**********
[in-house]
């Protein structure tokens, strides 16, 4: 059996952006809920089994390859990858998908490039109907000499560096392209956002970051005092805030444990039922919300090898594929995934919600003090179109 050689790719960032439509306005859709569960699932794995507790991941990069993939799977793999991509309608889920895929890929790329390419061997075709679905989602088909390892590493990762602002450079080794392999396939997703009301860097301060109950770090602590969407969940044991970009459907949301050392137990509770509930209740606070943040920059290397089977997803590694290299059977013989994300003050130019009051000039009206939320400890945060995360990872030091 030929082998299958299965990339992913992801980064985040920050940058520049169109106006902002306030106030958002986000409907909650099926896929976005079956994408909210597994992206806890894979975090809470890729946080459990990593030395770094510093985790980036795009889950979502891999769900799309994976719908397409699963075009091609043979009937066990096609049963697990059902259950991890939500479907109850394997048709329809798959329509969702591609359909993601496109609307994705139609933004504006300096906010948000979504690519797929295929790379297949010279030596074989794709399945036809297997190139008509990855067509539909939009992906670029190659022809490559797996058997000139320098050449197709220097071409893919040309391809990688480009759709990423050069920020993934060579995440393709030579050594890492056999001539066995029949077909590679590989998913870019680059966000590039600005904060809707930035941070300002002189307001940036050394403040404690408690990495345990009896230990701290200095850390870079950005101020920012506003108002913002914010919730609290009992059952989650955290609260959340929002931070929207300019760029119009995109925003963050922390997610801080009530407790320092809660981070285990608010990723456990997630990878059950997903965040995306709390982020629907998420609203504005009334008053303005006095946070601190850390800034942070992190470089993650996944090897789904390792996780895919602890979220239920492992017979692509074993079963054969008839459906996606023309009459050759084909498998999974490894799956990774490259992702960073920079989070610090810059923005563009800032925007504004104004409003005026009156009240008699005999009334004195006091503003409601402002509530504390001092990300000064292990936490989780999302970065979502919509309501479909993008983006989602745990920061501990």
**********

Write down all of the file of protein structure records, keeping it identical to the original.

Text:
[in-house]
């Protein structure tokens, strides 16, 4: 059996952006809920089994390859990858998908490039109907000499560096392209956002970051005092805030444990039922919300090898594929995934919600003090179109 050689790719960032439509306005859709569960699932794995507790991941990069993939799977793999991509309608889920895929890929790329390419061997075709679905989602088909390892590493990762602002450079080794392999396939997703009301860097301060109950770090602590969407969940044991970009459907949301050392137990509770509930209740606070943040920059290397089977997803590694290299059977013989994300003050130019009051000039009206939320400890945060995360990872030091 030929082998299958299965990339992913992801980064985040920050940058520049169109106006902002306030106030958002986000409907909650099926896929976005079956994408909210597994992206806890894979975090809470890729946080459990990593030395770094510093985790980036795009889950979502891999769900799309994976719908397409699963075009091609043979009937066990096609049963697990059902259950991890939500479907109850394997048709329809798959329509969702591609359909993601496109609307994705139609933004504006300096906010948000979504690519797929295929790379297949010279030596074989794709399945036809297997190139008509990855067509539909939009992906670029190659022809490559797996058997000139320098050449197709220097071409893919040309391809990688480009759709990423050069920020993934060579995440393709030579050594890492056999001539066995029949077909590679590989998913870019680059966000590039600005904060809707930035941070300002002189307001940036050394403040404690408690990495345990009896230990701290200095850390870079950005101020920012506003108002913002914010919730609290009992059952989650955290609260959340929002931070929207300019760029119009995109925003963050922390997610801080009530407790320092809660981070285990608010990723456990997630990878059950997903965040995306709390982020629907998420609203504005009334008053303005006095946070601190850390800034942070992190470089993650996944090897789904390792996780895919602890979220239920492992017979692509074993079963054969008839459906996606023309009459050759084909498998999974490894799956990774490259992702960073920079989070610090810059923005563009800032925007504004104004409003005026009156009240008699005999009334004195006091503003409601402002509530504390001092990300000064292990936490989780999302970065979502919509309501479909993008983006989602745990920061501990």